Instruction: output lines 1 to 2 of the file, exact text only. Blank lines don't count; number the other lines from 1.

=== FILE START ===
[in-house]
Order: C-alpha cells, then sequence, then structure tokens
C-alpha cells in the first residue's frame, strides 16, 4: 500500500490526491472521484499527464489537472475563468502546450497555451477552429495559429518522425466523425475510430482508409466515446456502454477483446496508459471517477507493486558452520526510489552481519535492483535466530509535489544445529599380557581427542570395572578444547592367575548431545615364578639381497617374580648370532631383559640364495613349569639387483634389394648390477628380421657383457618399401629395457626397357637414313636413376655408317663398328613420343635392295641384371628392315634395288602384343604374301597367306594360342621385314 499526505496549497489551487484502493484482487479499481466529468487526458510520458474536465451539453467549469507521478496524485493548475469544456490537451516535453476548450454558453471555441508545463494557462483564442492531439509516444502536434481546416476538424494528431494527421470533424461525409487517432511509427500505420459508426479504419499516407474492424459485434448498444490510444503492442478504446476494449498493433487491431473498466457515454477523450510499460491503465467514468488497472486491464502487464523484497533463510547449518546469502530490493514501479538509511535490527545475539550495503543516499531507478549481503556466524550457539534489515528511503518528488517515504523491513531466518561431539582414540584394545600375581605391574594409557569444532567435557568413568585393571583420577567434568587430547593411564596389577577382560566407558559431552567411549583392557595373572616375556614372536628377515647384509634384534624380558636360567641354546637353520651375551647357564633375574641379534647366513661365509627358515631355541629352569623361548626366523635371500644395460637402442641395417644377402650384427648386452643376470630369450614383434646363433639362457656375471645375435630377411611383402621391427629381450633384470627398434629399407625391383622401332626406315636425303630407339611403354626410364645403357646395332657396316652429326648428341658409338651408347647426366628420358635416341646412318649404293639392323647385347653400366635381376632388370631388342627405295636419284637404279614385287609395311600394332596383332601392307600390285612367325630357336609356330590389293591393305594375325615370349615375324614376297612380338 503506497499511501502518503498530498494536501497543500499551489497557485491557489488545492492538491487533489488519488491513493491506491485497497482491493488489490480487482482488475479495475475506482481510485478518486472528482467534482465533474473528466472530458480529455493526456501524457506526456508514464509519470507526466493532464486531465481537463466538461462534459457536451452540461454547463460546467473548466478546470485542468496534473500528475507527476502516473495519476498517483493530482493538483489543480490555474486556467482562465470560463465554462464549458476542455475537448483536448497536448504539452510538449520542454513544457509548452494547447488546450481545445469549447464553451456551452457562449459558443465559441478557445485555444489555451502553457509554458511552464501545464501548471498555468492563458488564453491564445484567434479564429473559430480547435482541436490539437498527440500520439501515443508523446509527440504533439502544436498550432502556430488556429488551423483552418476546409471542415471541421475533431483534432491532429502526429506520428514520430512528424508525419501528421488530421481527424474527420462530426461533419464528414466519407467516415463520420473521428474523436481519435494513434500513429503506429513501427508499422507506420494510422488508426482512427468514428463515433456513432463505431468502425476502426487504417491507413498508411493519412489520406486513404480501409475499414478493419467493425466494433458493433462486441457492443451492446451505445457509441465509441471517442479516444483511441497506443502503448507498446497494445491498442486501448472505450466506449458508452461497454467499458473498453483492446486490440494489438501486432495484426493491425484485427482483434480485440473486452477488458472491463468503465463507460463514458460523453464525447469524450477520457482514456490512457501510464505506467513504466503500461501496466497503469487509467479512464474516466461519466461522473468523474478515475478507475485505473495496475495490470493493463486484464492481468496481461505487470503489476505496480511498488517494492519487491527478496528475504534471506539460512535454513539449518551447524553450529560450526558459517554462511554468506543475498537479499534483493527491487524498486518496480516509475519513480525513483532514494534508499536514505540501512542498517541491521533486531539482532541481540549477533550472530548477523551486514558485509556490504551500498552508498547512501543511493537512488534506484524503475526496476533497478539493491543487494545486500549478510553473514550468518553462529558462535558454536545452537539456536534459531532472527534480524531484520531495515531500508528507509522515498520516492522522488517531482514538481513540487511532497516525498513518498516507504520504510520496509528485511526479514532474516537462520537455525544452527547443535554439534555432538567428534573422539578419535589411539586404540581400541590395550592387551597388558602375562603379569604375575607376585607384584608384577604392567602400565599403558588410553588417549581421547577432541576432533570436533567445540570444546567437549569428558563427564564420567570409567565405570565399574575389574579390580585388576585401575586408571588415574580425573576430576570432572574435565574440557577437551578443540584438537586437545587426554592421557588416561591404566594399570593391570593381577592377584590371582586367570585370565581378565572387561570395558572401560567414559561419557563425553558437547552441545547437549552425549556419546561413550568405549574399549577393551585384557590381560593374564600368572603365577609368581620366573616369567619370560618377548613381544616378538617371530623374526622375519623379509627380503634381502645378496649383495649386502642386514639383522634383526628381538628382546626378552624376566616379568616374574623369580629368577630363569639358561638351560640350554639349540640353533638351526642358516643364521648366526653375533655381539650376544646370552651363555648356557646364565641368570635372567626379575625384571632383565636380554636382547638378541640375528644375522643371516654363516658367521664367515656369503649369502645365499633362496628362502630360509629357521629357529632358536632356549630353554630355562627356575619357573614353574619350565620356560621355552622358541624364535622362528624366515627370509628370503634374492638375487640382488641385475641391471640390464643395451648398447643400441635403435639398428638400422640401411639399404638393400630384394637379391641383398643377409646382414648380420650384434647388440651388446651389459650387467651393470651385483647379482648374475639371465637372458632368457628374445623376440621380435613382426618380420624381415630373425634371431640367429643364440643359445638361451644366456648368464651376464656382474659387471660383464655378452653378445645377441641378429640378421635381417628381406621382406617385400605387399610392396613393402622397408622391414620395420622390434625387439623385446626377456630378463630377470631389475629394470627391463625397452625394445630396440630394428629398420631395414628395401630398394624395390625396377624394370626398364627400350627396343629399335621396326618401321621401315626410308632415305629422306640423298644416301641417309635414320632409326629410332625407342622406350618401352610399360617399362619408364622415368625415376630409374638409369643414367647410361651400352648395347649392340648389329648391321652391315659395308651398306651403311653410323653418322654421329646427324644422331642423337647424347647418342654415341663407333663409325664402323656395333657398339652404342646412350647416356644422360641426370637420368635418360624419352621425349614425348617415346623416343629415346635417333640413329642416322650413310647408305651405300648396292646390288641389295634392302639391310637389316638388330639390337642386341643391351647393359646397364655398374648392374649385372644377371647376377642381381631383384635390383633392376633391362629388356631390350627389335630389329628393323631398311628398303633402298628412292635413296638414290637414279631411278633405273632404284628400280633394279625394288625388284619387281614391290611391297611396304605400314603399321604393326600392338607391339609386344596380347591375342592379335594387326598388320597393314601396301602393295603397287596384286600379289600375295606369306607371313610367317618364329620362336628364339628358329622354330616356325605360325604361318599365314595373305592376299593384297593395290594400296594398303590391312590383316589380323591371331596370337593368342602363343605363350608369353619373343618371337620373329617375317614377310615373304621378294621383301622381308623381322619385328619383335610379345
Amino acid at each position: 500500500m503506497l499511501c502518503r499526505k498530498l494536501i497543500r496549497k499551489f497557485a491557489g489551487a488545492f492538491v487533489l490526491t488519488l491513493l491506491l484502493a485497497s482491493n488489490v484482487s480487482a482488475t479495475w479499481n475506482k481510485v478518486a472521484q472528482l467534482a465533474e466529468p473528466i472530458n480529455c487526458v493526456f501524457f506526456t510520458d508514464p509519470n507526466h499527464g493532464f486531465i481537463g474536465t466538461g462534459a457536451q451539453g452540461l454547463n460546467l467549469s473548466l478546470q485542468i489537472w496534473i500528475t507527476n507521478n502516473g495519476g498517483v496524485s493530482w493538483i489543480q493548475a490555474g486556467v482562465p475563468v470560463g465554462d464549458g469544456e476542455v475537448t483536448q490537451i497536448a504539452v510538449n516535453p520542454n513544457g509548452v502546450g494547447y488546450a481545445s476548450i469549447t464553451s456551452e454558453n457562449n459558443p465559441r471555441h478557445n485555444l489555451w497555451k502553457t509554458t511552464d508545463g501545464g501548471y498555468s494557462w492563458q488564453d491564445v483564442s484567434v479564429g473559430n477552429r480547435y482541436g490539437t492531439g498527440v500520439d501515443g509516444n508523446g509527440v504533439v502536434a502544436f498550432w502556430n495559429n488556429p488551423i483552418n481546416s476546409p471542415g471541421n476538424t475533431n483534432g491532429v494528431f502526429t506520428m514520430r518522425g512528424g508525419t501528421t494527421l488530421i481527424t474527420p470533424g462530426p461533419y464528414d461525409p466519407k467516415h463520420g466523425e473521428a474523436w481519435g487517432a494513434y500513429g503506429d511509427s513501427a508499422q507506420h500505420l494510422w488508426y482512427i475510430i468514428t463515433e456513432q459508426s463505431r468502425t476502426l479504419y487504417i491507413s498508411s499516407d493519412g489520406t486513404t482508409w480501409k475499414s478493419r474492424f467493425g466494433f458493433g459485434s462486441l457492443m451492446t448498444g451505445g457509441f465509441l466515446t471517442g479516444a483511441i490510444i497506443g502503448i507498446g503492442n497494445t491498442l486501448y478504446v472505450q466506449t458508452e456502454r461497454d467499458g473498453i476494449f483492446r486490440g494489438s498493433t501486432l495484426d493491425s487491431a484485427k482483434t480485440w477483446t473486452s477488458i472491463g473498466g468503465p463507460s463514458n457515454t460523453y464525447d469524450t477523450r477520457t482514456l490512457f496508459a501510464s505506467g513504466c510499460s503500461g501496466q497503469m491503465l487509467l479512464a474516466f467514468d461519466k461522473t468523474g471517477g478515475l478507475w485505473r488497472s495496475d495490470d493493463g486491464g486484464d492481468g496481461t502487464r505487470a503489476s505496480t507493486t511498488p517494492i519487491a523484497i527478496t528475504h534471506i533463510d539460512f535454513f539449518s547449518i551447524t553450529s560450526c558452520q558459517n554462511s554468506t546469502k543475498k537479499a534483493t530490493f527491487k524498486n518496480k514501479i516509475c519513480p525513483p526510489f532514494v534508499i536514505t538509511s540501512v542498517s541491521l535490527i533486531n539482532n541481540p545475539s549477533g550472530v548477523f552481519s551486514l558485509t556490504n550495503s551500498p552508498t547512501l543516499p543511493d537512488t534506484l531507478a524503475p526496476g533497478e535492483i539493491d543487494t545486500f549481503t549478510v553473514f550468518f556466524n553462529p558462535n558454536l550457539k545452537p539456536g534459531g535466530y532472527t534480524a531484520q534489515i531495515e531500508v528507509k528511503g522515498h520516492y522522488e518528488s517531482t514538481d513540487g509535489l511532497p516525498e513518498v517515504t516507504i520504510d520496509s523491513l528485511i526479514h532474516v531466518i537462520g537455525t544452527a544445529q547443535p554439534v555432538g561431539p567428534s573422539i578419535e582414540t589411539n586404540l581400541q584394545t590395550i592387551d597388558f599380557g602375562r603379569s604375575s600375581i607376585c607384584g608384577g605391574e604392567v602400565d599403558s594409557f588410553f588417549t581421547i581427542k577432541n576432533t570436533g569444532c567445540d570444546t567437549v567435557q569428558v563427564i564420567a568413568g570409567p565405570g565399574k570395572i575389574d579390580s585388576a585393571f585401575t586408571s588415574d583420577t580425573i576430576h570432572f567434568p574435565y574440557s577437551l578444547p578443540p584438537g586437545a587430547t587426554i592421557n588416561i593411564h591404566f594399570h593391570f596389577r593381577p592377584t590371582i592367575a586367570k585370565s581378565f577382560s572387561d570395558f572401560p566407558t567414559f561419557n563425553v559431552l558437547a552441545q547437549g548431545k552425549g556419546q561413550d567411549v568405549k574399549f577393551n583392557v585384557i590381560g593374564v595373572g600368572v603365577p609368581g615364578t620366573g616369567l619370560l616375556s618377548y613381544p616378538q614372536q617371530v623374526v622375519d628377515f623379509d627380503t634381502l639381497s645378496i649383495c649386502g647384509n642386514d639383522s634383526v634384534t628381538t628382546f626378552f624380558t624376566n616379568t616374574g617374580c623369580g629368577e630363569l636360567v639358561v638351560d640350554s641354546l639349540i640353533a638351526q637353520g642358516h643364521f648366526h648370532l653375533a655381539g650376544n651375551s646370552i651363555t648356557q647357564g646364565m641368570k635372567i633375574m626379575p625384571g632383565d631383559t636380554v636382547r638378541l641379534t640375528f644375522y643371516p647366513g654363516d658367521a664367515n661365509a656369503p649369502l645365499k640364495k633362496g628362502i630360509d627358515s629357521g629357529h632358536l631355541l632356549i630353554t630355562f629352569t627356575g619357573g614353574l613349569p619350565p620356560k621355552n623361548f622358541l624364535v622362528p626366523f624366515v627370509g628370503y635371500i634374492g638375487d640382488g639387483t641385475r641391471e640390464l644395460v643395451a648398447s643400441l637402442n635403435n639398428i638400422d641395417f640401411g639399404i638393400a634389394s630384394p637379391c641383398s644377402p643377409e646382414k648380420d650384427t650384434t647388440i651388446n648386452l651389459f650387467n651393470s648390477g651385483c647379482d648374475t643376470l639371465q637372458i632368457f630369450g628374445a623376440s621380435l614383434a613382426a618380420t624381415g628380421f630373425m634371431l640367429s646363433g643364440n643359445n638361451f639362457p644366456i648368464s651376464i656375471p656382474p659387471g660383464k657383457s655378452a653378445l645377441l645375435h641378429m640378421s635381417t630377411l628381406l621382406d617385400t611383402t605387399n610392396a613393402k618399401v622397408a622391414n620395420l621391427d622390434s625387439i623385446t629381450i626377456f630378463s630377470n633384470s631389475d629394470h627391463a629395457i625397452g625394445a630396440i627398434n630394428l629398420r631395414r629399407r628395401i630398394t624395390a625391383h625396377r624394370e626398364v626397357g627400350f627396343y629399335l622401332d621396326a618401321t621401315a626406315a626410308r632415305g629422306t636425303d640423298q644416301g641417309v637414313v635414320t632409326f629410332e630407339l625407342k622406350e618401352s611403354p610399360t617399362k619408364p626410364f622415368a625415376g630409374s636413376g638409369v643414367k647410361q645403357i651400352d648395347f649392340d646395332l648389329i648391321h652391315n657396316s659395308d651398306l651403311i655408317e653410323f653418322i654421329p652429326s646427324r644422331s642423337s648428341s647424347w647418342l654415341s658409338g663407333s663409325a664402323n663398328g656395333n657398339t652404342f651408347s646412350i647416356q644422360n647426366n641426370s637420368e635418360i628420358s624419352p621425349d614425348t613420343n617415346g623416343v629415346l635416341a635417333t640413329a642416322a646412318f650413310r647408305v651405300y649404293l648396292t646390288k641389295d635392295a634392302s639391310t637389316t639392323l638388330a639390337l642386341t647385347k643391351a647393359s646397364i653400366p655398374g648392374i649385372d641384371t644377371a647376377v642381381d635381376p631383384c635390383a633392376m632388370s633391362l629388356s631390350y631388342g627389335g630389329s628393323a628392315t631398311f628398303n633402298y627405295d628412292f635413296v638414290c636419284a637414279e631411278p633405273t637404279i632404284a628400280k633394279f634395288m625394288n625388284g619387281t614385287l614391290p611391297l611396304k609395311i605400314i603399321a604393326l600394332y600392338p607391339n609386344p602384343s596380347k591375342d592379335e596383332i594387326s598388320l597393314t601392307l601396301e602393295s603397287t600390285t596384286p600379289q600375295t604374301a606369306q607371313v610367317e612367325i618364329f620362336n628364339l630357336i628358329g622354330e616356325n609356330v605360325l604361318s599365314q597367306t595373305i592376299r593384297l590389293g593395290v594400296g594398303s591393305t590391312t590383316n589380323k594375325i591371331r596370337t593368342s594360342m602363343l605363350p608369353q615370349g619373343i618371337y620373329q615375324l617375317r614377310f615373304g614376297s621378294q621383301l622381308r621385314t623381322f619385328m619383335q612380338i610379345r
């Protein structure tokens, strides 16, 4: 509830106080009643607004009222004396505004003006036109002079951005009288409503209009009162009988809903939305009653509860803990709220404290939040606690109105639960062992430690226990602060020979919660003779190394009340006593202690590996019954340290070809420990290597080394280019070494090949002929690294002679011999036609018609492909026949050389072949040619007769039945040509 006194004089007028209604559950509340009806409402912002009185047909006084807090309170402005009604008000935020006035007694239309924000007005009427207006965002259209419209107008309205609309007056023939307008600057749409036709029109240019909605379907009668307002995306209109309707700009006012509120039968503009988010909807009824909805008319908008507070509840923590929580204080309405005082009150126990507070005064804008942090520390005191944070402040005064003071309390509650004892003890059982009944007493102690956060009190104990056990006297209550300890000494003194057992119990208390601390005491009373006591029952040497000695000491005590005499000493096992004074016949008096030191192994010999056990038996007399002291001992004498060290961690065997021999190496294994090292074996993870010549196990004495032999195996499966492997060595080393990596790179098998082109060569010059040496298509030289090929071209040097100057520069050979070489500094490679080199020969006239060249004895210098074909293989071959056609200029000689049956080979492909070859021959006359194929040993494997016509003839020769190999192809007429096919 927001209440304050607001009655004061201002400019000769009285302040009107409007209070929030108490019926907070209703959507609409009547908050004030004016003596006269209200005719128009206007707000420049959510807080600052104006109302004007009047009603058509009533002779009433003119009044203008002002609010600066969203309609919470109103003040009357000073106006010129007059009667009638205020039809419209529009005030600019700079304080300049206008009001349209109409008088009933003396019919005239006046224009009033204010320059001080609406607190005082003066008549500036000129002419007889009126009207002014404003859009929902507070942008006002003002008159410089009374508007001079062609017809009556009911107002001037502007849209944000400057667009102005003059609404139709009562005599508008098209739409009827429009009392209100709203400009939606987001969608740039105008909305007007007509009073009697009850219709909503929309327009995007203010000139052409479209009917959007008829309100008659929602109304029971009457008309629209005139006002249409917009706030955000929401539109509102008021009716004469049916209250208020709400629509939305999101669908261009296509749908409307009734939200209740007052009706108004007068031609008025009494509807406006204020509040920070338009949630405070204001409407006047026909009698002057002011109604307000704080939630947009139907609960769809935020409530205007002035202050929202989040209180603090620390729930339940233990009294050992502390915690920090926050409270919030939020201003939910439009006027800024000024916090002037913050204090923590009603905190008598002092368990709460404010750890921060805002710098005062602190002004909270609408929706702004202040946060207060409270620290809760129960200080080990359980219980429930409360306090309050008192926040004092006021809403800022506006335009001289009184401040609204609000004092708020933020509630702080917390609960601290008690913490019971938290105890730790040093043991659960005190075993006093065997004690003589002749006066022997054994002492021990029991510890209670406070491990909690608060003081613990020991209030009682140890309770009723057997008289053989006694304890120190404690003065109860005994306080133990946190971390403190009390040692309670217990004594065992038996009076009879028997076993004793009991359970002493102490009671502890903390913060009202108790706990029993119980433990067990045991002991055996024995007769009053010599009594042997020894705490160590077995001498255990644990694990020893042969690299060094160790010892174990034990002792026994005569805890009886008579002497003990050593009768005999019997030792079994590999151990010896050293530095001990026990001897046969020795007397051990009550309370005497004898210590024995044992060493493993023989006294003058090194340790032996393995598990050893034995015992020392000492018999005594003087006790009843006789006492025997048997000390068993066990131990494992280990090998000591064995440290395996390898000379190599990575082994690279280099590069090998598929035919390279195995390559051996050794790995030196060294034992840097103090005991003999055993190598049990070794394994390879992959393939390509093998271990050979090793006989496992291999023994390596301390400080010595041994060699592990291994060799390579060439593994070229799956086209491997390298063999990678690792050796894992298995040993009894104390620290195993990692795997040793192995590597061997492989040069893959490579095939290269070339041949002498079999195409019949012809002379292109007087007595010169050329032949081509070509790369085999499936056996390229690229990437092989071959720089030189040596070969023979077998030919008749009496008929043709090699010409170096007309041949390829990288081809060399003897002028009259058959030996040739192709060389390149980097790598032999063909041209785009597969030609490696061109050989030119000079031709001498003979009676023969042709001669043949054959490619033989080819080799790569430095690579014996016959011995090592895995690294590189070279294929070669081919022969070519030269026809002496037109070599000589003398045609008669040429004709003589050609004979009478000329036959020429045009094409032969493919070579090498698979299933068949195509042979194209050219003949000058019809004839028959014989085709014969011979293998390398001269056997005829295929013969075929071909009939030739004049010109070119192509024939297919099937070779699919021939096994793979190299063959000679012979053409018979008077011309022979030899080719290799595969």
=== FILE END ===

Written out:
[in-house]
Order: C-alpha cells, then sequence, then structure tokens